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17 Interesting and historical facts about Dorset.
In 1501, Catherine of Aragon stayed at The Queen’s Arms in Charmouth, Dorset. It is also where King Charles stayed on Septemeber 22 1651. The king was trying to escape Oliver Cromwell's soldiers, and was given refuge by the landlady at the time, Margret Ward. The building is now known as The Abbots house and is the oldest building in Charmouth.
The county of Dorset has no motorways, with agriculture and tourism its main industry. It does however have an international airport near Bournemouth, railway links to London, and 3 coastal ports in Poole, Weymouth, and Portland.
Dorset has a long history of smuggling, which was particularly common during the 18th century.
Dorset is the birthplace of the Trade Union Movement, started by the 'Tolpuddle Martyrs' - a group of 6 labourers who formed a trade union to protest against falling wages. They were sentenced to transportation to Australia but they were pardoned following massive protests by the working classes.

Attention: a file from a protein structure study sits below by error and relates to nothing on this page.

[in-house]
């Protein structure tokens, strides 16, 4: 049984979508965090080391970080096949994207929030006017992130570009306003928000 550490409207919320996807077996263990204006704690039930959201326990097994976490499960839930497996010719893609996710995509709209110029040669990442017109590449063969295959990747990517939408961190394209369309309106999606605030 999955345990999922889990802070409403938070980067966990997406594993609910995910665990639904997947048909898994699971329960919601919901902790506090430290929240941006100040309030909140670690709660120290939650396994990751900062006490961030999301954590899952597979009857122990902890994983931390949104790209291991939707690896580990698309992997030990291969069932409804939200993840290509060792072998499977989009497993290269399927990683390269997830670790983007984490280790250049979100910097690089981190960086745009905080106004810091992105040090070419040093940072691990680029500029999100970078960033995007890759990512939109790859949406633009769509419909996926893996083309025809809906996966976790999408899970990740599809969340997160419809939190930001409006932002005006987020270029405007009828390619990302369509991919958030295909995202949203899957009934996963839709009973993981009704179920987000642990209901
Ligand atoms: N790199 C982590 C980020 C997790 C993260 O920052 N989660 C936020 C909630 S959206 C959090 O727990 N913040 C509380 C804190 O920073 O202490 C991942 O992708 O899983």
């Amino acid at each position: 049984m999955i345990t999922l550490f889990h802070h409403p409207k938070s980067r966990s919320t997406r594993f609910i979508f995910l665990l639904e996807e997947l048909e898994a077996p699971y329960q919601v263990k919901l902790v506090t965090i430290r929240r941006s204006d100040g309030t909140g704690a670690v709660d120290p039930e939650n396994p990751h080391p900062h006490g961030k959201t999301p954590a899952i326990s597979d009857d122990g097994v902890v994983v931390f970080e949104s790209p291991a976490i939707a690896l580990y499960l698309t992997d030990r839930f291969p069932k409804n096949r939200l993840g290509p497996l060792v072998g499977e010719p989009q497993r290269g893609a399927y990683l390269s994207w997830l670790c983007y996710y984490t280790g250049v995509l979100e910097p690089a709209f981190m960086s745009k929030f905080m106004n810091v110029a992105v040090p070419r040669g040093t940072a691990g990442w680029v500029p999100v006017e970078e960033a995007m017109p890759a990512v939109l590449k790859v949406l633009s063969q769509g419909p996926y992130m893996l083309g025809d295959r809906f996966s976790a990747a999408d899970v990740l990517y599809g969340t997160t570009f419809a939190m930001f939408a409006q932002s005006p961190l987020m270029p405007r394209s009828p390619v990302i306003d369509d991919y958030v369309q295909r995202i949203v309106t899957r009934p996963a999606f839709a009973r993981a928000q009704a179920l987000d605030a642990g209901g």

The county name of Dorset is derived from the town of Dorchester
The Monmouth Rebellion began at Lyme Regis, Dorset, and was a failed attempt by the Duke of Monmouth to overthrow James II. It ended in the Bloody Azzises - a series of trials that took place in the county town of Dorchester, which saw 74 of the accused executed, 175 transported, and 9 publically whipped.
In the English Civil War, Oliver Cromwell's troops crushed an uprising of vigilantes in a battle near Shaftesbury, Dorset.
The Black Death entered England at Melcombe Regis (now part of Weymouth), Dorset, in the summer of 1348, possibly carried in by infected soldiers or sailors returning from the Hundred Years' War.
The first recorded Viking raid on the British Isles occurred in Dorset during the eighth century.
The famous Gold Hill in Shaftesbury, Dorset, is England's fifth steepest street at 16:09 degrees.
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